Screening on cystic fibrosis scans the CFTR gene for mutations that, if present, cause the disease
In the DNA the genetic information that is transmitted from parents to children is stored.
These instructions are so important that two copies of them are stored in our DNA: one copy we inherit from the mother and the other from the father.
The instructions are real “words” and “phrases” written with an alphabet of four molecules (letters) called nucleotides: adenine (A), thymine (T), guanine (G) and Cytosine (C).
A gene is a small part of our DNA and each gene contains instructions for making a protein capable of performing a specific function in the cell. The information is a sequence of the 4 letters of the genetic alphabet: A, T, G and C. The CFTR gene is particularly large, being composed of 6128 letters (nucleotides).
When the information carried by the gene contains an error (a bit like printing errors), a change can occur (termed mutation) leading to incomplete or erroneous instructionstherefore to the production of a protein that works poorly or does not work at all.
I parents, healthy carriers of genetic defects, they can pass these mutations on to their offspring.
The gene responsible for cystic fibrosis (CF) is called the CFTR (Cystic Fibrosis Transmembrane Regulator) gene.
Il gene CFTR produces a protein that functions as a channel for chlorine and bicarbonate: its function is to pass chlorine and bicarbonate through the cell wall.
Il genetic testing – or genetic analysis – allows you to find out if this information is normal or altered. Positive genetic test means that the message carried by the gene contains an error – mutation – and that this error can cause disease.
Also family members of the bearer they can usefully make use of the genetic test to find out if they are healthy carriers of a mutation and therefore at risk of transmitting this mutation to their children.
Today we know more than 2200 different mutations which can cause cystic fibrosis.
How to identify the mutation
The sequence of a gene can be analyzed with molecular biology techniques and, knowing its normal sequence, it is possible to identify any anomalies (mutations). Analyzes that allow you to study a gene are commonly referred to as genetic tests or screenings.
Who is the test for?
Cystic fibrosis (CF) is a disease that occurs when both copies of the CFTR gene passed on to the child by each parent are abnormal.
Today, all people with suspected symptoms of Cystic Fibrosis and neonatal trypsin positive newborns are subjected to the study of the CFTR gene for the search for mutations.
As a first step, a genetic test – or genetic analysis – is used which searches for all the mutations of the CFTR gene through the complete study of the gene (2200 mutations identified today) including the regulatory sequences, such as the promoter, introns and deletions.
In the event that the parents have already carried out the genetic test, a screening test is used aimed at identifying those previously identified paternal and maternal mutations.
What forms can be identified
The study of the gene CFTR con test molecolare (tecnica Next Generation Sequencing, NGS) allows you to identify up to 97% of mutations.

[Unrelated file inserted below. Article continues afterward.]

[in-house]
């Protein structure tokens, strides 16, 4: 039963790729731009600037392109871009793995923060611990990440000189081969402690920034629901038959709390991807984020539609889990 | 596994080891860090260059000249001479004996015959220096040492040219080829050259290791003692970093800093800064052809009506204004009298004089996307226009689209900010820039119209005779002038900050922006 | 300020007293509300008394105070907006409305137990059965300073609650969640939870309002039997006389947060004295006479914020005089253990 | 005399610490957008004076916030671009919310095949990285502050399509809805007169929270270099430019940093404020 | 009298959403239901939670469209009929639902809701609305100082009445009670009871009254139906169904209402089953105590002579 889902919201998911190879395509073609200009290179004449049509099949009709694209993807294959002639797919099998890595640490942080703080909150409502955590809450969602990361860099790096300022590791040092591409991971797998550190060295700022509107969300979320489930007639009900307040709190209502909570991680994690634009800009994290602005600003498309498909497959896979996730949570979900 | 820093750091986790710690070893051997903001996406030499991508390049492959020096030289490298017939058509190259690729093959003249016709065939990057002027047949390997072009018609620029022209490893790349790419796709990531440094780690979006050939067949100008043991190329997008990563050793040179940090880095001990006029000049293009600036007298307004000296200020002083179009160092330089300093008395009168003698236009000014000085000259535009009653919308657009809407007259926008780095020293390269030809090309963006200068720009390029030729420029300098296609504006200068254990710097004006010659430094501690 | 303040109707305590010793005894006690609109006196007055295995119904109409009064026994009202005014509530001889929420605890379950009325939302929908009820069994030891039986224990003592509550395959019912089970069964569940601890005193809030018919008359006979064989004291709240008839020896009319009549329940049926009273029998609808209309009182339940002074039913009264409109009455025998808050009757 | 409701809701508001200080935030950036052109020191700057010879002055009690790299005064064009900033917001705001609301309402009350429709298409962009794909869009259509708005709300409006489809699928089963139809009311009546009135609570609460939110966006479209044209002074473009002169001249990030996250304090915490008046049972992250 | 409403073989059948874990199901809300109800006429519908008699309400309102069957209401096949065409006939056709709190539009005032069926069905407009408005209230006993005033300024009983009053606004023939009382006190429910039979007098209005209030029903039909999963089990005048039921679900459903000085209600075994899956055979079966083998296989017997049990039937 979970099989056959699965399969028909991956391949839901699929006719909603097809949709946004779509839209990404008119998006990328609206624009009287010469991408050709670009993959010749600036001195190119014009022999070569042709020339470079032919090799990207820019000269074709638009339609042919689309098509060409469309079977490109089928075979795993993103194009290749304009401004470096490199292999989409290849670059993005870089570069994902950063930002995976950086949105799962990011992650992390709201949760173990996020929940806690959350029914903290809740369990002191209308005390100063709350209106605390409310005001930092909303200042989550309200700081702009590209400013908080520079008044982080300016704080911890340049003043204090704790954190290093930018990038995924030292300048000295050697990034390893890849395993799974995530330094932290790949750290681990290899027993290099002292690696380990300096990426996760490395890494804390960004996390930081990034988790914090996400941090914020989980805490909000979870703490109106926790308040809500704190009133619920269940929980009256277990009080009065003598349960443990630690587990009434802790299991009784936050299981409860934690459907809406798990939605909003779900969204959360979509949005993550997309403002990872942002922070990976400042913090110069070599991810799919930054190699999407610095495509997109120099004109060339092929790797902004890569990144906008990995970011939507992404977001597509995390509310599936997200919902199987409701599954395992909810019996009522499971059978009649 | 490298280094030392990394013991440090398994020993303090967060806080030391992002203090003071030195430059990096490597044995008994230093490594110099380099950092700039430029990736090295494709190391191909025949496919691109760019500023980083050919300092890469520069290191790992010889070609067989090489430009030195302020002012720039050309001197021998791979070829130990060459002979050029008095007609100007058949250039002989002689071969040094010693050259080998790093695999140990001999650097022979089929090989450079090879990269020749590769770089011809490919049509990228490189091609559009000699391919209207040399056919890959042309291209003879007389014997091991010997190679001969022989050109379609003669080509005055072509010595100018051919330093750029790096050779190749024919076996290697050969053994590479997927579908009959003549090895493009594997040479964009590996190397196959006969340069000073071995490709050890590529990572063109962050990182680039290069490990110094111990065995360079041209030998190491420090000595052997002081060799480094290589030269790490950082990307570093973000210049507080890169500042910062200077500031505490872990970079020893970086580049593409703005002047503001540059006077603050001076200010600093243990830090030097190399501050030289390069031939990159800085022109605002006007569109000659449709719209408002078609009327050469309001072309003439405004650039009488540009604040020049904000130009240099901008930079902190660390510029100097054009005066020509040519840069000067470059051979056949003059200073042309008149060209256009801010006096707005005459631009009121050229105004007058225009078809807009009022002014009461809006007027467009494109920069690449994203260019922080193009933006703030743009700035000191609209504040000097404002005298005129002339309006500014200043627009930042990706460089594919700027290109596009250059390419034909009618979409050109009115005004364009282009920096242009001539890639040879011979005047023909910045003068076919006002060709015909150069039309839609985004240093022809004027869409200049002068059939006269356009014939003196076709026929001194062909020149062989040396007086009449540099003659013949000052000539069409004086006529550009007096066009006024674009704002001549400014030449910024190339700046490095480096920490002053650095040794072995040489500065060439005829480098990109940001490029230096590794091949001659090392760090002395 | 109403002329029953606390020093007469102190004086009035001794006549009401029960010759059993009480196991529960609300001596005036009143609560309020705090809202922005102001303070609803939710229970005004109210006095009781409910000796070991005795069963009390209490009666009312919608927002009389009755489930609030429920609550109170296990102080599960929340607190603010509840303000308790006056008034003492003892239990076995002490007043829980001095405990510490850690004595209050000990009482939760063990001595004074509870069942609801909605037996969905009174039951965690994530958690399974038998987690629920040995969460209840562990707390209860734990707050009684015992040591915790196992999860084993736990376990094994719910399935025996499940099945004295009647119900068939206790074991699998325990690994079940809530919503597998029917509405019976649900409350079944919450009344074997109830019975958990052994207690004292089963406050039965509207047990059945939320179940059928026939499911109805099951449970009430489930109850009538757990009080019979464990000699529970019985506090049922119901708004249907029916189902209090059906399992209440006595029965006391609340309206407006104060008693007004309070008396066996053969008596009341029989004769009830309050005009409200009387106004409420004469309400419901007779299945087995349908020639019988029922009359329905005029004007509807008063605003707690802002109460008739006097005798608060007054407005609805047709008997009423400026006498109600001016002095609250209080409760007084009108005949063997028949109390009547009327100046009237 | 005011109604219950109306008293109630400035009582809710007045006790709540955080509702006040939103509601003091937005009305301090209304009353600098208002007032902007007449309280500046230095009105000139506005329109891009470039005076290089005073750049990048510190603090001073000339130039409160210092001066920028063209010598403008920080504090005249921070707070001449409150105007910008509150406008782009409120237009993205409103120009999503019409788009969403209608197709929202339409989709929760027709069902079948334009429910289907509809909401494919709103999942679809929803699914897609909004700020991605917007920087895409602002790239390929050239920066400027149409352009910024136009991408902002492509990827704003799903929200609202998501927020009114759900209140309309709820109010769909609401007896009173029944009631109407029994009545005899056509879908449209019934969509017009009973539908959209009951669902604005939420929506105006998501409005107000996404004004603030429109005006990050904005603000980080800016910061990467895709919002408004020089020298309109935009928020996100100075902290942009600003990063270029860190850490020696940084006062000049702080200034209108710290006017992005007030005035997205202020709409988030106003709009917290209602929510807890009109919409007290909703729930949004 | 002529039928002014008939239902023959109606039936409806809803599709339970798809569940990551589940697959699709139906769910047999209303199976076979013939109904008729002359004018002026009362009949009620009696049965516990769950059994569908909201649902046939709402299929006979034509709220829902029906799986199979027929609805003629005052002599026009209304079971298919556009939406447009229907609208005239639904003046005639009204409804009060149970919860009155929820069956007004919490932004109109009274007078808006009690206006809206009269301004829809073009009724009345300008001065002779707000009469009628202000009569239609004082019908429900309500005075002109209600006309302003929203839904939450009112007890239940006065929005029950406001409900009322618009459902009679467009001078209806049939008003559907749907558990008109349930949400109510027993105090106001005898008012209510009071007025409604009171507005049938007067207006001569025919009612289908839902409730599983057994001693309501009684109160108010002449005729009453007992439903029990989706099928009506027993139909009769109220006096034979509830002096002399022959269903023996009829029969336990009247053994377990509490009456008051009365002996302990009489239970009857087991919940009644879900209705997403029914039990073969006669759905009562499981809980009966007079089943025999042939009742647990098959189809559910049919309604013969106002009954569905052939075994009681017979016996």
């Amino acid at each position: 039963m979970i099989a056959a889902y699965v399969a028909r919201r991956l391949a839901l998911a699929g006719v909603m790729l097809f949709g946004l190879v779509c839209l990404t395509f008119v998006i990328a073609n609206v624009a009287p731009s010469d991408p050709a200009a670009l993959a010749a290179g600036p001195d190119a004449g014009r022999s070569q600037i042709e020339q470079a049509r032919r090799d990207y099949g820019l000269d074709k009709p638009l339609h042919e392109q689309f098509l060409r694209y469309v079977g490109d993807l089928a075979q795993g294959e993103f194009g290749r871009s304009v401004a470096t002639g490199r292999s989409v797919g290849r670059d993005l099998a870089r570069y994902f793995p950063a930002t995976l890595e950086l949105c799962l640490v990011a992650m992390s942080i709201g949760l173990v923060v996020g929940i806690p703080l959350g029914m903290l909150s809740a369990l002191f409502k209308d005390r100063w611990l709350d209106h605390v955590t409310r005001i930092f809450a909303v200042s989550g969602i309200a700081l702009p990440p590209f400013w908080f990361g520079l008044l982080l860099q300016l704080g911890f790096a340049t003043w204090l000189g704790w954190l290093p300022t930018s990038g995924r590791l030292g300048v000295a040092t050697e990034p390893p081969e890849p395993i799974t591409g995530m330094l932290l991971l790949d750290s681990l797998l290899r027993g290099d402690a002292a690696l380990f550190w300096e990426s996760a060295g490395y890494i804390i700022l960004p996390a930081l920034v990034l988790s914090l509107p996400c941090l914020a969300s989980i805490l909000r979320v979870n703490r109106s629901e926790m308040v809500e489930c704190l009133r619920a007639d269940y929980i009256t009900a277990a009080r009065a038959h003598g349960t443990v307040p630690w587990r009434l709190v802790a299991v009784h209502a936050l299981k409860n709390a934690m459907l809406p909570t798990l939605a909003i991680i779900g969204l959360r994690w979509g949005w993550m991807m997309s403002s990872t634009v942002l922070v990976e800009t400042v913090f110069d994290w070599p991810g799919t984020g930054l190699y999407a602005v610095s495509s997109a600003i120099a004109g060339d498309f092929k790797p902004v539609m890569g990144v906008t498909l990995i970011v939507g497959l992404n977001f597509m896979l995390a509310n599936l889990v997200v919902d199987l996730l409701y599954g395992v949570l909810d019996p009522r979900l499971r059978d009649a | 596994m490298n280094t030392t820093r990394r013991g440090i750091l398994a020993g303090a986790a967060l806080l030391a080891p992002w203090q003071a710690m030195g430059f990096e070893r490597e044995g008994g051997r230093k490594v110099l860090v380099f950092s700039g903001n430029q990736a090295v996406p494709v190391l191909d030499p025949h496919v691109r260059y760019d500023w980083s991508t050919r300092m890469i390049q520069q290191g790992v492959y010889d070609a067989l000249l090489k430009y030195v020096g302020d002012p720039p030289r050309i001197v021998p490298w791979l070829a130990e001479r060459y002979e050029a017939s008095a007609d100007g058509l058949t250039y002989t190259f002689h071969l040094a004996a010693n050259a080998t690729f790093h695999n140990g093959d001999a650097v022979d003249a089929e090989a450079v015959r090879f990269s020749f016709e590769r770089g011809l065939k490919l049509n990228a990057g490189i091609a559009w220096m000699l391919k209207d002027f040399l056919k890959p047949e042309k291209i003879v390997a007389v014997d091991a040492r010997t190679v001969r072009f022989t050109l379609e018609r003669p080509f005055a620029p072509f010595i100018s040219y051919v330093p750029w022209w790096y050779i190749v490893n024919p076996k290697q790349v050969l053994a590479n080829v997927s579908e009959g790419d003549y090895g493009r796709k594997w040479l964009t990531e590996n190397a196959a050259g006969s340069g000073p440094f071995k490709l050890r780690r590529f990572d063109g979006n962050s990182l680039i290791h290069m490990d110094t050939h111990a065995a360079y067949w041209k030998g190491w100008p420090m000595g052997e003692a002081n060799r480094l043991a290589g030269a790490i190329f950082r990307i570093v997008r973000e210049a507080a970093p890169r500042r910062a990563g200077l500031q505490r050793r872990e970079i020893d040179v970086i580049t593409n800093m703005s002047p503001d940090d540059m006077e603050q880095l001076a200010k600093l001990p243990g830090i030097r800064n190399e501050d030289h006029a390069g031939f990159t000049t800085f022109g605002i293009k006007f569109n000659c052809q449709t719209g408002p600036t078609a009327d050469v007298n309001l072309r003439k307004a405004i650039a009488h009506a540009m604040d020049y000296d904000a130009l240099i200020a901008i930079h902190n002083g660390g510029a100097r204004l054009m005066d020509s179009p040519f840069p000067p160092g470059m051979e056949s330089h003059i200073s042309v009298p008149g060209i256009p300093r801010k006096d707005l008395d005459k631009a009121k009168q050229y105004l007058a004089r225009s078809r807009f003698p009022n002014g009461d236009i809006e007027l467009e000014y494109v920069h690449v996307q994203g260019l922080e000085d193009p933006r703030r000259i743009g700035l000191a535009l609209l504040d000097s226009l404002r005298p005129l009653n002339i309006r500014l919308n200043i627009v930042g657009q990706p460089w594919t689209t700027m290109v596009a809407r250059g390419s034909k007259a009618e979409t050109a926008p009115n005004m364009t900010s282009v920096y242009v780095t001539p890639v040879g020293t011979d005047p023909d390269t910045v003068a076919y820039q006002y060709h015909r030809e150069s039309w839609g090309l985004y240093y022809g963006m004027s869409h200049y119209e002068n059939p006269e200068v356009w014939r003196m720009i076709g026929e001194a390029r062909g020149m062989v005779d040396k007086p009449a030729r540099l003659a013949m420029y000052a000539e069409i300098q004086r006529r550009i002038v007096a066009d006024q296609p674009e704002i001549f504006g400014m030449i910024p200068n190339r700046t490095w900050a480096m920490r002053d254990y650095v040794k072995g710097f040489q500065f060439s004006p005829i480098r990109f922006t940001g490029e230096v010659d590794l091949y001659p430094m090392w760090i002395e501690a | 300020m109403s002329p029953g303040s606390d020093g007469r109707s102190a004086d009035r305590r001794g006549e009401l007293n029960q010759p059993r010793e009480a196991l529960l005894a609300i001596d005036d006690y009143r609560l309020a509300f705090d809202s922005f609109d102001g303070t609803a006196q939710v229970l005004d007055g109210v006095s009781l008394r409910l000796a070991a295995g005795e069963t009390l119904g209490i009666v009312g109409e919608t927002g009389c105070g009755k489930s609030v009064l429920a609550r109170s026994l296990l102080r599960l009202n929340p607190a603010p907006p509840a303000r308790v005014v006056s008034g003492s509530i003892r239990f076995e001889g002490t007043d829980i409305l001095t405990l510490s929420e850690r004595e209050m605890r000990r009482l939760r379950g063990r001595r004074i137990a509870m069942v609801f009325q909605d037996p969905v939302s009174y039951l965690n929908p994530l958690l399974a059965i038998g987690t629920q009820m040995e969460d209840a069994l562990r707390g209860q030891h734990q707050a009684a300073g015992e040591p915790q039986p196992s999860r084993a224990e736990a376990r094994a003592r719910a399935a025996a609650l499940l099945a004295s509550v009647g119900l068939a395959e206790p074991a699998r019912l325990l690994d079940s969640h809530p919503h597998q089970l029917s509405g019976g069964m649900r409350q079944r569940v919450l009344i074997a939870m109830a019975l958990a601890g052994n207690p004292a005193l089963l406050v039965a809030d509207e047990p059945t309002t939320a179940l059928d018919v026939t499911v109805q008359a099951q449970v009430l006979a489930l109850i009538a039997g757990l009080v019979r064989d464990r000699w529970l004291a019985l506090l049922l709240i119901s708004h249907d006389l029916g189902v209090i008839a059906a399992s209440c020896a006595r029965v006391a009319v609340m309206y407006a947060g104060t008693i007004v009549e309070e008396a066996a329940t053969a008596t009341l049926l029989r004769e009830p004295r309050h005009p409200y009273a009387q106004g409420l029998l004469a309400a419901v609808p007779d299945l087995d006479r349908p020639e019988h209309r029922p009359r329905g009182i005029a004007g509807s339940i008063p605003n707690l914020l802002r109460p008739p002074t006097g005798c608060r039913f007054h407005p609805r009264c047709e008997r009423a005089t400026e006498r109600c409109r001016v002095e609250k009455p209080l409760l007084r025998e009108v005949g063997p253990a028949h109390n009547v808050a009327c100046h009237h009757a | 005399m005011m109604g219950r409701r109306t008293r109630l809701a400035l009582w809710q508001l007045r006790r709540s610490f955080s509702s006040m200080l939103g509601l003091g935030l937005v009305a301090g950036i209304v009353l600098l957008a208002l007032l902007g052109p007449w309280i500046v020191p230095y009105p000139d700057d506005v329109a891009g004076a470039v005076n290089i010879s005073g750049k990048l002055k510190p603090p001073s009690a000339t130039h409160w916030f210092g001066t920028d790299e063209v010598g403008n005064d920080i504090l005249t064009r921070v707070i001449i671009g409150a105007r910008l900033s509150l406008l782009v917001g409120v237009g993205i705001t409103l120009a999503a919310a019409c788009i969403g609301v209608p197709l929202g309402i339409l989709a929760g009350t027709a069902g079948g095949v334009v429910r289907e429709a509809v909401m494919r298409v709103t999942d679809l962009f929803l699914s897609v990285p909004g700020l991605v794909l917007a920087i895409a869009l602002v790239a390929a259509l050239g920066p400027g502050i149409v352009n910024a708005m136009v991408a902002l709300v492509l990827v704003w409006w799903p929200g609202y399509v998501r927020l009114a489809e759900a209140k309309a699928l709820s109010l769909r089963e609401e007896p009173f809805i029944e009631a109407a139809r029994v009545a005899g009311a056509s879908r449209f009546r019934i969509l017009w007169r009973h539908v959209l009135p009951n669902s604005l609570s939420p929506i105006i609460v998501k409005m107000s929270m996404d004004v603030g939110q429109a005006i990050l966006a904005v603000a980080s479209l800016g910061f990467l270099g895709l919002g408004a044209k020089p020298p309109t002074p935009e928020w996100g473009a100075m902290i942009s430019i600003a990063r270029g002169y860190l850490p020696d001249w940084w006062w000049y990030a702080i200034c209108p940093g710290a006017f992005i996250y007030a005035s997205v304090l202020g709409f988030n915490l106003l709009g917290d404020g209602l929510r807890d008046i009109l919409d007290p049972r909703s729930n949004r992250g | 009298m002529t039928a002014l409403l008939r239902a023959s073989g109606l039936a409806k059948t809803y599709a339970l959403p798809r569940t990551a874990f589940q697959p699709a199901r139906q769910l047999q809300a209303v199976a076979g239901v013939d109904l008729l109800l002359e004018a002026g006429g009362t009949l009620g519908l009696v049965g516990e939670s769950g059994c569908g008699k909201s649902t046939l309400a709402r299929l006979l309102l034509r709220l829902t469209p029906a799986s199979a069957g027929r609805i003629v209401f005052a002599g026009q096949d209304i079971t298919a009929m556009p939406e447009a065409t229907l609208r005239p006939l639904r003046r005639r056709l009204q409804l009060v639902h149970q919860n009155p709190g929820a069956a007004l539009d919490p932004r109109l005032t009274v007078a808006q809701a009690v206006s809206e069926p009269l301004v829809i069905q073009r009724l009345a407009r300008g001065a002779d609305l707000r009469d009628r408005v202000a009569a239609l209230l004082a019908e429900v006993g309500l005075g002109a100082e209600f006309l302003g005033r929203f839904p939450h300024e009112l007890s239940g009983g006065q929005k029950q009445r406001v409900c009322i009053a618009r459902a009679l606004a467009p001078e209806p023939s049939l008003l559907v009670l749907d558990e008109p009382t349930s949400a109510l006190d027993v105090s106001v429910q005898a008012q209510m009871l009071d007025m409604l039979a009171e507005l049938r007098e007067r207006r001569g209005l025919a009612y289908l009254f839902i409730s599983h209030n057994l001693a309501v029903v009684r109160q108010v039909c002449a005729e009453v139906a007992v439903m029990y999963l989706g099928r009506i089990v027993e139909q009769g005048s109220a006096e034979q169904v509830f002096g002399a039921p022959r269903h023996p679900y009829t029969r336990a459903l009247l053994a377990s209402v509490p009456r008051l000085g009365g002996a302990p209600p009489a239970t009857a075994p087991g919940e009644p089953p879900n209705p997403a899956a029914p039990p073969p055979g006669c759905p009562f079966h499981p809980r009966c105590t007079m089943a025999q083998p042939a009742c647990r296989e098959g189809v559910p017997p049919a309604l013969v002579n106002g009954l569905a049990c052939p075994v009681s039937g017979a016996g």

Today, in addition to gene sequencing, it is possible to apply new technologies able to evaluate the functioning of the anomalous protein produced by the mutated gene (functional studies).
To date, not all CFTR mutations identifiable by sequencing (NGS) have known clinical significance. There are, in fact, people with both CFTR genes mutated but who do not have any symptoms of cystic fibrosis.
There are also patients with a positive genetic test, i.e. with two mutations known to cause cystic fibrosis, who however have a negative sweat test.
The potential of genetic testing
In the case of a child affected by Cystic Fibrosis, the parents are healthy carriers, i.e. in their genetic heritage (DNA) they have one copy of the CFTR gene intact and the other altered (mutated). Hence, the parents do not show any symptoms of the disease.
Since newborn screening also makes use of genetic testing in newborns who have a positive trypsin screening test (performed on the second/third day of life), early diagnoses of cystic fibrosis are increasing and facilitate the early identification of the forms of disease that do not give symptoms in the first months or years of life.
At the same time, however, the contribution of genetic analysis determines an increase in difficult diagnoses, identifying mutations of the CFTR gene of which we still do not know whether they can cause the disease or not.
In order to arrive at the diagnosis, in these cases it is necessary to resort to the use of technologies for the study of the functionality of the CFTR protein, allowing to quantify the functional defect of the CFTR channel in cells grown in a specific laboratory for each patient.
The advantage, for all cases of difficult and inconclusive diagnosis of cystic fibrosis, is the possibility of activating a follow-up of the patient, useful for early identification – and equally early treatment – of any complications of cystic fibrosis from the first years of life.
NurseTimes editorial team
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